Livescribe Echo Smartpen
The write stuff
Review We all do it. Business meetings, lectures, interviews, whatever. As a TV writer and IT journalist I've spent a lifetime taking notes. But while you're scribbling, you're not listening. At best, you're missing nuances. Add an audio recorder and you can probably take fewer notes and listen better. But when you play back that audio you need somehow to co-ordinate it with your notes.
Livescribe's Echo Smartpen: takes notes while you take note
You've scribbled "Advantages over competition: 1. Faster, 2. <illegible>". What was faster? And what was item 2? It's on the recording. Somewhere. Chances are if it's a one hour recording, you'll spend at least an hour trying to pick the meat off it.
I acquired my first Livescribe smartpen, the Pulse, a couple of years ago. Guided by special paper you can buy in the form of notepads, notebooks or print yourself, the pen records its own penstrokes using a small videocamera built into the tip.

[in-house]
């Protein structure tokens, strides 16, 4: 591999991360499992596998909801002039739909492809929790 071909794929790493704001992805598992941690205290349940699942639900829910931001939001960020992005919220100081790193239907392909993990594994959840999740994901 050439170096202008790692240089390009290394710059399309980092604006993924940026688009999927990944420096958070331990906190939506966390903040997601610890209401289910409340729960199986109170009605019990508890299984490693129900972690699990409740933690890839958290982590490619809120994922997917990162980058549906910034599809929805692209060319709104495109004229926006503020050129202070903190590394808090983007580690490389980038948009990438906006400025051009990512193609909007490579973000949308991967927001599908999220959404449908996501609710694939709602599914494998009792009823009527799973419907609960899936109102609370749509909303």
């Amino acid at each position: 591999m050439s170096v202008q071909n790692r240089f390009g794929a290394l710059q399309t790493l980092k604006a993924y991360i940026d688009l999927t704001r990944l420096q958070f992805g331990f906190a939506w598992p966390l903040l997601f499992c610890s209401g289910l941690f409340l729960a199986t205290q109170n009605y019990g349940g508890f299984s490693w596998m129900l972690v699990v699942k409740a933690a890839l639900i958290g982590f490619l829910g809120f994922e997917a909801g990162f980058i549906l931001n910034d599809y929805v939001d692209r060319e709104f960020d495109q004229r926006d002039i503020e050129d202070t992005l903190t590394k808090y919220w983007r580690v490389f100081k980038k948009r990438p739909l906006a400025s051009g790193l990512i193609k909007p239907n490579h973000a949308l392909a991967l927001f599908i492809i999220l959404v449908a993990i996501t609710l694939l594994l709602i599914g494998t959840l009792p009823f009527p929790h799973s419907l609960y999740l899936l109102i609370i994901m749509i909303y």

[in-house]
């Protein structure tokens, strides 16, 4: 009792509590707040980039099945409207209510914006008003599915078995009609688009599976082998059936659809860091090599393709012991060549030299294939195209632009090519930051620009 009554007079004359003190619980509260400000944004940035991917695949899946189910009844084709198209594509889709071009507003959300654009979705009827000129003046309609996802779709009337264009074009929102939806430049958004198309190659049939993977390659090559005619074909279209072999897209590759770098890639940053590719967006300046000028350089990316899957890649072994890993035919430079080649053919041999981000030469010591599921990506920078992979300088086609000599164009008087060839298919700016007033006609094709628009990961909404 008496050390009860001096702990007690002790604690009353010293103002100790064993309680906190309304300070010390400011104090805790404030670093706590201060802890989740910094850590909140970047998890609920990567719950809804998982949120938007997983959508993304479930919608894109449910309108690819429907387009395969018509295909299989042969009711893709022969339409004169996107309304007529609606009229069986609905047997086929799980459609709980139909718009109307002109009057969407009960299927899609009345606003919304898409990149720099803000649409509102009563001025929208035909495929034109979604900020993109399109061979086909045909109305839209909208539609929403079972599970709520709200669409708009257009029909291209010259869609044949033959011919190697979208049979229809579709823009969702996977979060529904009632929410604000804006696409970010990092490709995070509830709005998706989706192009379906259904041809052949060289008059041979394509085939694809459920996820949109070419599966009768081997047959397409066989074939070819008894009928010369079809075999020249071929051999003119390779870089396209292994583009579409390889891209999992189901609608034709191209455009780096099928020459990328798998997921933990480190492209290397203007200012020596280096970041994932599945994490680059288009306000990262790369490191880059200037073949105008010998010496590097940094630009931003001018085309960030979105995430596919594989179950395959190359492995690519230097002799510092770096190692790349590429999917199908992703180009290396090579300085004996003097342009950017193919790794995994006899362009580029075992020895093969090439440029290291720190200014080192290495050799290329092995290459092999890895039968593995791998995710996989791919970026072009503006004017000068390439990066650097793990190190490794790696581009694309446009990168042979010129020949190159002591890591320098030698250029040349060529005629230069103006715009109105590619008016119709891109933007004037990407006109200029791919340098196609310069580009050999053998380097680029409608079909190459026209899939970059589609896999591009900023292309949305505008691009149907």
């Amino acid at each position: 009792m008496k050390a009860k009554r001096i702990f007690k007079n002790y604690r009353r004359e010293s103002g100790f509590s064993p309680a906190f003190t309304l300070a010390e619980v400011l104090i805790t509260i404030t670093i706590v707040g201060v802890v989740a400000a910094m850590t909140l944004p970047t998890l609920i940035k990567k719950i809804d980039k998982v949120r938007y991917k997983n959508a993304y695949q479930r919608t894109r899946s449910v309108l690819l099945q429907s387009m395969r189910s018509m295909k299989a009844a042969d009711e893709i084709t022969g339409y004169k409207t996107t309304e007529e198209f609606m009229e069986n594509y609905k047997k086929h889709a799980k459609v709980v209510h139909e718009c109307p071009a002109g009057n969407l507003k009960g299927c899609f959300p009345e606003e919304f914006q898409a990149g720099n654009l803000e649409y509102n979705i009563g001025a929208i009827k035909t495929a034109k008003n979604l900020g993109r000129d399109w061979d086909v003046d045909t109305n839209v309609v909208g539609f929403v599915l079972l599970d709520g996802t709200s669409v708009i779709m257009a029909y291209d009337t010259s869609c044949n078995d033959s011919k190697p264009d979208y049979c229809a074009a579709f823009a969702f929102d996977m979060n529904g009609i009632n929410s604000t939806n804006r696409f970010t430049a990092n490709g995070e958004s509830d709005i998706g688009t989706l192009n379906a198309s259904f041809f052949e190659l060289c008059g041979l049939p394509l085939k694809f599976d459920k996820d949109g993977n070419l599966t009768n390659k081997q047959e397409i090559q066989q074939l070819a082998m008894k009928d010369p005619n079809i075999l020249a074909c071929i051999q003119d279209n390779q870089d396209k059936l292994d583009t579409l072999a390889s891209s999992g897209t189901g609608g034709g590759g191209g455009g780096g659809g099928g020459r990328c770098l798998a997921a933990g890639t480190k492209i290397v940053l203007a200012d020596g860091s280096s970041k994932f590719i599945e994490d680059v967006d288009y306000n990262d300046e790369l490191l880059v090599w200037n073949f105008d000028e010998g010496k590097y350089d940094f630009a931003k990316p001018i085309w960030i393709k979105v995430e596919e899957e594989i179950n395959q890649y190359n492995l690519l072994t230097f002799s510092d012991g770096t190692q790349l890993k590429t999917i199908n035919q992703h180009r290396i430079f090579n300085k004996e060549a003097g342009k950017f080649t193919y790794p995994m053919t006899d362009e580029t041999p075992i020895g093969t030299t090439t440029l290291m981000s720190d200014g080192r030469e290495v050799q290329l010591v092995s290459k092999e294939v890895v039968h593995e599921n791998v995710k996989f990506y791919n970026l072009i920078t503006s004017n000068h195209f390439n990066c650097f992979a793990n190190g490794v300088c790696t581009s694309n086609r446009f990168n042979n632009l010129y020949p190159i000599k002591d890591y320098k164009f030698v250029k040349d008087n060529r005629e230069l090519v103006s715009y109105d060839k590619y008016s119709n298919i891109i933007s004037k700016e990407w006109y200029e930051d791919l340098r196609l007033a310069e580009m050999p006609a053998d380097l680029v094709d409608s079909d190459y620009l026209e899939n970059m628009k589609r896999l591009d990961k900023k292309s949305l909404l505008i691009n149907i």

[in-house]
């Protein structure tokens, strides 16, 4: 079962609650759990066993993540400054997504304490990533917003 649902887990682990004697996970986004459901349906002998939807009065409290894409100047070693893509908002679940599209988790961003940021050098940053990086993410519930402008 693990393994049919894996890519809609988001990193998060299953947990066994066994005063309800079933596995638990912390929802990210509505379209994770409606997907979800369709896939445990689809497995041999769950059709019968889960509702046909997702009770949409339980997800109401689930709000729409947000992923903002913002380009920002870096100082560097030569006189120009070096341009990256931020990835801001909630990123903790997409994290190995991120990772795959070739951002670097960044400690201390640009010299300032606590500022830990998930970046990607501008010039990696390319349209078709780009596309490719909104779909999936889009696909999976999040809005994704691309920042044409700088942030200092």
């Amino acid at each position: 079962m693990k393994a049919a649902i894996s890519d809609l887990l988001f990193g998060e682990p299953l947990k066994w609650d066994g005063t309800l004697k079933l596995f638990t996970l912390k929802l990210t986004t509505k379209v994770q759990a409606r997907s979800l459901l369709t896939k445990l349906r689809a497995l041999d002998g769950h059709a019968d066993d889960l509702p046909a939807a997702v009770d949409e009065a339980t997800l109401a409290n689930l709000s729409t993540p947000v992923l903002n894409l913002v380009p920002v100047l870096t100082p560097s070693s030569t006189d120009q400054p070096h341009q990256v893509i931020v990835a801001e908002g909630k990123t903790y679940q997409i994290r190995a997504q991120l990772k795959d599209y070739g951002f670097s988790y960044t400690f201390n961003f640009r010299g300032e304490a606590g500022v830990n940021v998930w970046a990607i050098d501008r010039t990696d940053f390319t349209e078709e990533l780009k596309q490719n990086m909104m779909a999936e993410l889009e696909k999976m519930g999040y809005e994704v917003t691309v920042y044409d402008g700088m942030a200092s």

When you switch it to audio record mode its built-in mono microphone will also note what's being said at the time. And – this is the cruncher – your penstrokes and the audio are in sync. So that later, when you touch your pen to any part of the written notes you've taken, it'll play back the audio from that moment.
Join the dots: special paper keeps the Smartpen on message
Plug your pen into your Mac or Windows PC and the penstrokes and audio get transferred together. And they stay in sync. Now your mouse cursor becomes your index into the audio: touch any part of the on-screen penstrokes to play the audio of that moment.
Sponsored: Global DDoS threat landscape report